And what I got right. And what everyone else got wrong!
Really enjoyed this article. I do think it misses a key part of the story which is the seeming success of South East Asian, Australiasia and even European countries in supressing the virus compared to Britain and America. That really fed the narrative that the two English-speaking countries led by the hated populists had taken the virus lightly, and if we just had the common sense/determination to impose a proper lockdown then all would be well. This gets discredited as the virus spreads around Europe to the point that the UK is a middling rather than unusually bad performer, China proves to have been lying about its covid success, and other countries with the harshest lockdowns struggle to come out of them. And of course US/UK lead the world in developing and distributing vaccines. But I think in 2020 there was a real crisis of confidence in American and British science/medical communities that they had gotten this big call wrong
I had the very interesting experience of going into the pandemic as a public health person, but only on the undergraduate education side, and as an expert on pandemics specifically, but from a historical standpoint--that was my original academic training, and I had opened an exhibit on pandemics at Philadelphia's Mutter Museum at the end of 2019, literally a couple months before the actual pandemic (it was tied with a big Flu 1918 retrospective). So I knew a lot but had nothing to do with actual policy in any respect; I was just an observer. I had a lot of time to watch and think about what was happening. I did a little bit of writing about it on my blog that I think held up pretty well (if you're interested, website in my profile).
But one of the things I did both predict and watch happen in real time was a kind of breakdown amongst public health people who had actual or theoretical policy influence. Basically, you had a lot of people who I think in their heart of hearts believed that their expertise would matter more than it did. A lot of those folks kept thinking or even saying something along the lines of, "When it gets bad enough, people will realize that they should pay more attention to me / us." If you go back and re-read about Florida's reopening, for instance, you will find some great quotes along those lines. And a lot of those folks, or at least the smart ones, had a more or less accurate view of how bad it would be. I think we forget just how bad the numbers were: a lot of people died or were long-term disabled. Like, a lot a lot.
Since I had studied the history of pandemics, I knew that this would not happen. That's just not how it works. Public health people in Philadelphia got ignored while they were burying the dead in trench graves with steam shovels. Humans get comfortable with very surprising levels of suffering at astonishing speed, in a this-is-fine-dog-meme kind of way. The moment was never going to come for my colleagues where everyone was like, "This is your moment! Lead us! We agree with you about all kinds of things that we didn't agree with you about earlier!"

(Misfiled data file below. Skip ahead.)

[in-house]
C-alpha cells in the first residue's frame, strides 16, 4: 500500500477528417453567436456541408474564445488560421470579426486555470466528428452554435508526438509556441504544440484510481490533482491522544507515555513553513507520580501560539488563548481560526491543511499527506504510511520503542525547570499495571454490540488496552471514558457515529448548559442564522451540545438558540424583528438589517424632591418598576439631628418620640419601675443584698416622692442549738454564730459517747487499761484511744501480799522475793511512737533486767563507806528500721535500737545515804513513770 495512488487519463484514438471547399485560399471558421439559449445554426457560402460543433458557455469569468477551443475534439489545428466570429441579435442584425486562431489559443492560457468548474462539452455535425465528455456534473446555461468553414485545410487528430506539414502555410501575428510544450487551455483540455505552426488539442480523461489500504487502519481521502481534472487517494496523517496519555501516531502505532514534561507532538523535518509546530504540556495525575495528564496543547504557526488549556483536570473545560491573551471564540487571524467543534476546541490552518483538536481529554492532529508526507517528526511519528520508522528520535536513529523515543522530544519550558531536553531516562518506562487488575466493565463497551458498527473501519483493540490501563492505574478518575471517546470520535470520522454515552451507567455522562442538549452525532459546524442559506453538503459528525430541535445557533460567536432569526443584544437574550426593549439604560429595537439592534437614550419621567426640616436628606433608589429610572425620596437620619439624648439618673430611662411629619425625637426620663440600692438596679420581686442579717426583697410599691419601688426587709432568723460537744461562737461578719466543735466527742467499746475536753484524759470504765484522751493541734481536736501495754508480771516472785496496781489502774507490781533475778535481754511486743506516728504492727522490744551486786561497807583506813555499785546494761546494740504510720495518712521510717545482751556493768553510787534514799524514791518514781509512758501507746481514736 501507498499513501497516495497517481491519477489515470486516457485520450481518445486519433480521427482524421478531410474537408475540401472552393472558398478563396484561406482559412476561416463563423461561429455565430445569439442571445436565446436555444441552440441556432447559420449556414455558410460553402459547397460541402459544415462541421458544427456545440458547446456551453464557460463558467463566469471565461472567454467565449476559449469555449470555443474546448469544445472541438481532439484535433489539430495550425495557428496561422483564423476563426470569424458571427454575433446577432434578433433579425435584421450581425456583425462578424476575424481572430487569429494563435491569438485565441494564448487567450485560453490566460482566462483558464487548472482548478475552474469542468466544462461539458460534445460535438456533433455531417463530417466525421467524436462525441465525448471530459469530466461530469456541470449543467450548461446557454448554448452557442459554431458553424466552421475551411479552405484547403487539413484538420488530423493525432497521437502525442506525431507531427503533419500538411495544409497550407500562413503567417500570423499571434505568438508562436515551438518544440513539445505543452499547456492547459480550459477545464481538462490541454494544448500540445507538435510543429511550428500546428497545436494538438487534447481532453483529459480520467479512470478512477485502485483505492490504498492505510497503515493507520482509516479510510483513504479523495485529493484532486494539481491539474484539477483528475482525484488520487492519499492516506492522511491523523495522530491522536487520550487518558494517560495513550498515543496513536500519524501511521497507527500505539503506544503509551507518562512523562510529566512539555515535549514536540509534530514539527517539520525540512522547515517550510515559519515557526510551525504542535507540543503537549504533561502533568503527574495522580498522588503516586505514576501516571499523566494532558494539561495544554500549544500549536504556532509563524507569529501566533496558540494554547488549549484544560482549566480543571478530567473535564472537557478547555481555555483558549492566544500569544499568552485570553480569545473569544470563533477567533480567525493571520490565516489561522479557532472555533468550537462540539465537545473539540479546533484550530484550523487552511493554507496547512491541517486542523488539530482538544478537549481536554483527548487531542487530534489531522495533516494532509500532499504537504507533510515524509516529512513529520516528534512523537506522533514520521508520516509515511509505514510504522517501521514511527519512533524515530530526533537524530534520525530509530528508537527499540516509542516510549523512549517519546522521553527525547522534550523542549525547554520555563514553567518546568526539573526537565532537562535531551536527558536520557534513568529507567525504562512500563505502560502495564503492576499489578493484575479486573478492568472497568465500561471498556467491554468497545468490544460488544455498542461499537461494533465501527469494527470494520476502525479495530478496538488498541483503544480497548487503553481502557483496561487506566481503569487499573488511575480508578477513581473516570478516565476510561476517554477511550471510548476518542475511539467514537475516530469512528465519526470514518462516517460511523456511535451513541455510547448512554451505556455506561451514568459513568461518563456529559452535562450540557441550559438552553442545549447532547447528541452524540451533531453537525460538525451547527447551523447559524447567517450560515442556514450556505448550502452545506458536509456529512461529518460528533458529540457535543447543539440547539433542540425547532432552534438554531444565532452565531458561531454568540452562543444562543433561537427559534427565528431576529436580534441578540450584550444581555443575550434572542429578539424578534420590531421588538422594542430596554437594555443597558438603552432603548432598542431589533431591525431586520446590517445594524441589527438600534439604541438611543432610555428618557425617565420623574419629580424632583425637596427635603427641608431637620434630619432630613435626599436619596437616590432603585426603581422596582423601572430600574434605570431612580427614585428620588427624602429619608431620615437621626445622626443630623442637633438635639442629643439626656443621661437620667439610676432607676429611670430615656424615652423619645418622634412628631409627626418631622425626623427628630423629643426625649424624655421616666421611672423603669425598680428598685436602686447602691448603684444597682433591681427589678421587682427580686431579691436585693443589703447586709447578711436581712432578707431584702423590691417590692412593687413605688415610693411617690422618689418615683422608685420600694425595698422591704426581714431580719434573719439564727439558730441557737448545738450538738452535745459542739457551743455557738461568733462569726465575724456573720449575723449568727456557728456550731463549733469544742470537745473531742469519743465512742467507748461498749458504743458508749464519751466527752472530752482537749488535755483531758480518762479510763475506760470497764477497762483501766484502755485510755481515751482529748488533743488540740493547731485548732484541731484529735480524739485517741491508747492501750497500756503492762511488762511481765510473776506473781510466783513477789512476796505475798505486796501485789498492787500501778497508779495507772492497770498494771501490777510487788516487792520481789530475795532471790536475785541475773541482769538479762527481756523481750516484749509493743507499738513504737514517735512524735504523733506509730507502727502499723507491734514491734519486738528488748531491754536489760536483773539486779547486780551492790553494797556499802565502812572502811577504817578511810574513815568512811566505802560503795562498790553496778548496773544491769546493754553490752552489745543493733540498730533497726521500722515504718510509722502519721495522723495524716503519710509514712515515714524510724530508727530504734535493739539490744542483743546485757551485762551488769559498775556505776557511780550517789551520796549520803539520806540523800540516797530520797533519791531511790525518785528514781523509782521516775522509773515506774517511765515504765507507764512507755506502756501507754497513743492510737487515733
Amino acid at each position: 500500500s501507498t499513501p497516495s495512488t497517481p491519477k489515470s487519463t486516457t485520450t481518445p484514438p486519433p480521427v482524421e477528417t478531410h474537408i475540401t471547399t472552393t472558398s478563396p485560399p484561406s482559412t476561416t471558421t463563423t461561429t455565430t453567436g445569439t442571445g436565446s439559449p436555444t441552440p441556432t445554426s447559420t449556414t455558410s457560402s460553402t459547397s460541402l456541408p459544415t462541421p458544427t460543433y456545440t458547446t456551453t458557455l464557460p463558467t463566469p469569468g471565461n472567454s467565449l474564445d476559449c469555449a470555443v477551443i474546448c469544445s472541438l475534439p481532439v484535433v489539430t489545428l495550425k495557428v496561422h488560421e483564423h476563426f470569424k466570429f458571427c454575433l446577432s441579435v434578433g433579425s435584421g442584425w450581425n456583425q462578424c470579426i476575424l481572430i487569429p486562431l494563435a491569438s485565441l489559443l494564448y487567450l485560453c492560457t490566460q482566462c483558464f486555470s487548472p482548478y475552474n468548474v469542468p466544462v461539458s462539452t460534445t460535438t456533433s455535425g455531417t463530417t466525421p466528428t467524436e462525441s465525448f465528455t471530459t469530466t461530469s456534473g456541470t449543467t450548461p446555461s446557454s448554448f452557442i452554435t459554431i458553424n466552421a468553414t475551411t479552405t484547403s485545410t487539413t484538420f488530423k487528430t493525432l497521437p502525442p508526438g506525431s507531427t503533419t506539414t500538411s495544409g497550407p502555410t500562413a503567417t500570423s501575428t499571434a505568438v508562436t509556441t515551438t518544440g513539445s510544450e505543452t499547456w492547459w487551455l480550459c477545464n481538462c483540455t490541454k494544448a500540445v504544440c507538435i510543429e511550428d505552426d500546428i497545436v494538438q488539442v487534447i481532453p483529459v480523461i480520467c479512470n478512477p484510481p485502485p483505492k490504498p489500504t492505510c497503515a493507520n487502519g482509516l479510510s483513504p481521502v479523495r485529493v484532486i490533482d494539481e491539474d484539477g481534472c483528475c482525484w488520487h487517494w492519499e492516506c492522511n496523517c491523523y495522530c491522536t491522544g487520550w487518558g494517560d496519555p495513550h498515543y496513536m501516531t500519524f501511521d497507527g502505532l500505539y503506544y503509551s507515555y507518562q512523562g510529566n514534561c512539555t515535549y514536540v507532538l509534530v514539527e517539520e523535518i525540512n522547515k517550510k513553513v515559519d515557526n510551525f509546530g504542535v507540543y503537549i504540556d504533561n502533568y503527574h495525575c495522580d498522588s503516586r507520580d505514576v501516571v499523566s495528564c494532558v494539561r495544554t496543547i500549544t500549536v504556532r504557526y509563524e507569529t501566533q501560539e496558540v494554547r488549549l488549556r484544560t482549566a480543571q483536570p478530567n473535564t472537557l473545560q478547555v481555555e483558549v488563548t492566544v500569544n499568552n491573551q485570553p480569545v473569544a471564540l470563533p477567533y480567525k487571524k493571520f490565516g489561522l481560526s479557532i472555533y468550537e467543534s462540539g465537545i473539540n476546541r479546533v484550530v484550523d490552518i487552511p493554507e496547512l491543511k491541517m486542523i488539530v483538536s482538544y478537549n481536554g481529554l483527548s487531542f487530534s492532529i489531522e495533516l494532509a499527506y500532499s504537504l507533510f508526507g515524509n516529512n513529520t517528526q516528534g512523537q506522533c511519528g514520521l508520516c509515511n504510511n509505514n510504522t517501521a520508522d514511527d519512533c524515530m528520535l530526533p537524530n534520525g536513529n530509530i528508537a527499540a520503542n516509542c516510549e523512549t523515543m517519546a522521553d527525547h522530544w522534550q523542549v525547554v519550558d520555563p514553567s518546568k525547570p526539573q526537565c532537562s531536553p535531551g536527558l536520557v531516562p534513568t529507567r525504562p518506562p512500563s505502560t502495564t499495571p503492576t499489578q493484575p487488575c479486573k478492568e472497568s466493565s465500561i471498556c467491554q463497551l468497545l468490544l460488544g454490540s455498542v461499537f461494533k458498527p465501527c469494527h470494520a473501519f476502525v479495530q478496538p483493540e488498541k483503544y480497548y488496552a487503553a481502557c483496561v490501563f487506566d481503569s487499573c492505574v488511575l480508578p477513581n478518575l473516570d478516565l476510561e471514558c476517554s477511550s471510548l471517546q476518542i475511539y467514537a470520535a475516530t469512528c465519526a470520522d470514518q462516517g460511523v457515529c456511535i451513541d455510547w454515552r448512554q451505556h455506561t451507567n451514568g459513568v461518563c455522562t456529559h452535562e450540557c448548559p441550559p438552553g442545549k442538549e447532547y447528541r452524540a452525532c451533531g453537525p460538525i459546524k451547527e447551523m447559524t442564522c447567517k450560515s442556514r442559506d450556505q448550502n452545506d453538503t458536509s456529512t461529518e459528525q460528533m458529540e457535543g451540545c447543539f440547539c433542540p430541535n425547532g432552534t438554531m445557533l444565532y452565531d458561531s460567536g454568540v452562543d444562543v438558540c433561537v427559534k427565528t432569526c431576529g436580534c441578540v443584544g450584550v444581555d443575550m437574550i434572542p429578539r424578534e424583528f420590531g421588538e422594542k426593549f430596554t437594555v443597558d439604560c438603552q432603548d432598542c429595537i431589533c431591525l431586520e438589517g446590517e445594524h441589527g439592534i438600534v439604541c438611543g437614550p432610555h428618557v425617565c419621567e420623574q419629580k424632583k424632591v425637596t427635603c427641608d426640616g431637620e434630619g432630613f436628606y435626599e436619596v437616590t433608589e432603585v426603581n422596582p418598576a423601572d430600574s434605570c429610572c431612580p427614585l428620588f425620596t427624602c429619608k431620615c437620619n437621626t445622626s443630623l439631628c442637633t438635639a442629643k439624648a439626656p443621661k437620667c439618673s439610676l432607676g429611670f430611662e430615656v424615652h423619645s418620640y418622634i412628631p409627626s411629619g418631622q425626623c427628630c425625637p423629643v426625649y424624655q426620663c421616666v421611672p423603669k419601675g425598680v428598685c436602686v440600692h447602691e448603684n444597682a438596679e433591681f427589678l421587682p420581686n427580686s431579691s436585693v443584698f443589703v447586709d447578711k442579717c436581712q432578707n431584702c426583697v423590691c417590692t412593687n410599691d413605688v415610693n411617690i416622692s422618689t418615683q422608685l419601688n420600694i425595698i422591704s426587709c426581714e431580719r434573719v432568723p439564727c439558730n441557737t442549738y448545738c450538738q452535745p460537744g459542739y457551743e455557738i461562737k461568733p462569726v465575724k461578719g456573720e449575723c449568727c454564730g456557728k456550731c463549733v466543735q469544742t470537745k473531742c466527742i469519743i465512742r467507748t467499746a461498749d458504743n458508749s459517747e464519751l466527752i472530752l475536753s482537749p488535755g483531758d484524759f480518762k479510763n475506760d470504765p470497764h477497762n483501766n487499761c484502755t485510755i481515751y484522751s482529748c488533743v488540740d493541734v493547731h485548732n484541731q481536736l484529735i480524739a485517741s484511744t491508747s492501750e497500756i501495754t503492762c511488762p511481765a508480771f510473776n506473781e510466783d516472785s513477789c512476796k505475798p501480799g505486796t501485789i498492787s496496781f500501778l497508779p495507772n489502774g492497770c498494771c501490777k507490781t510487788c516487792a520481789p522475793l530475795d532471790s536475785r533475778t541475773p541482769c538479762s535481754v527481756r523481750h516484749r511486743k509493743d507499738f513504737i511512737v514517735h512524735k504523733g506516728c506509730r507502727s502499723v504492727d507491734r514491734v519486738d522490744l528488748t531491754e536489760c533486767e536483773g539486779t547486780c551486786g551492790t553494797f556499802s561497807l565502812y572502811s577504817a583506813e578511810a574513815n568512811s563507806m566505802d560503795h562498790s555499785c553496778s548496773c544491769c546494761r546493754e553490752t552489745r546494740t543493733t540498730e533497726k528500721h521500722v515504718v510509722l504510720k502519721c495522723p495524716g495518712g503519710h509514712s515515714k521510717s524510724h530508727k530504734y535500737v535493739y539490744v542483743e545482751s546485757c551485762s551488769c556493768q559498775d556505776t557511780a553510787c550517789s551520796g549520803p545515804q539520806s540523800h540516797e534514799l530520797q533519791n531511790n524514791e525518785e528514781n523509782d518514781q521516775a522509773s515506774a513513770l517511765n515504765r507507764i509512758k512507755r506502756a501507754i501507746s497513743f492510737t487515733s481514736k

And I think a kind of sincere bitterness or disappointment over that drove at least some of the counterintuitive hardcore Covid doomerism amongst some of the public health community, because those folks kept expecting (and, because they were human, kind of secretly wanting) their moment to come, and it was never going to come. At least, that was one of my impressions.
I'm a liberal, but even I felt the public health community's permissive and politicized response to the BLM protests was incredibly damaging to their credibility. Conservatives responded, with some justice: "Ah, so protesting police violence is important but going to church isn't? Go to hell".
1. The deaths from COVID are now, and always have been, concentrated among the very old (75+) and already unhealthy. The age-based mortality rate was ignored or downplayed for reasons I still cannot understand, resulting in intense arguments among the rest of us around masking, schooling, travel and parties.
2. Matt doesn't mention the BLM protests and government/media reactions which took off at the same time as another polarizing and divisive issue.
I’m not sure what made me more conservative, but I reflect on this question a lot: the birth of my two pandemic babies over the course of the lockdown (April 2020 and December 2021) or the incredibly heavy handed that the Chicago/Illinois state government put in place (or light handed response in the case of the George Floyd riots)
I lost trust in both Democrats governing ability here in Illinois, and the experts who told people that it was ok to go protest enmasse and told us that the in person care my wife needed after her emergency C-section would be deadly for all involved. It was the lack of in person support, not the presence, that nearly killed her--and the state is responsible for that. And that’s before we start talking about the state enforced isolation that cut us two young parents completely off from our support systems.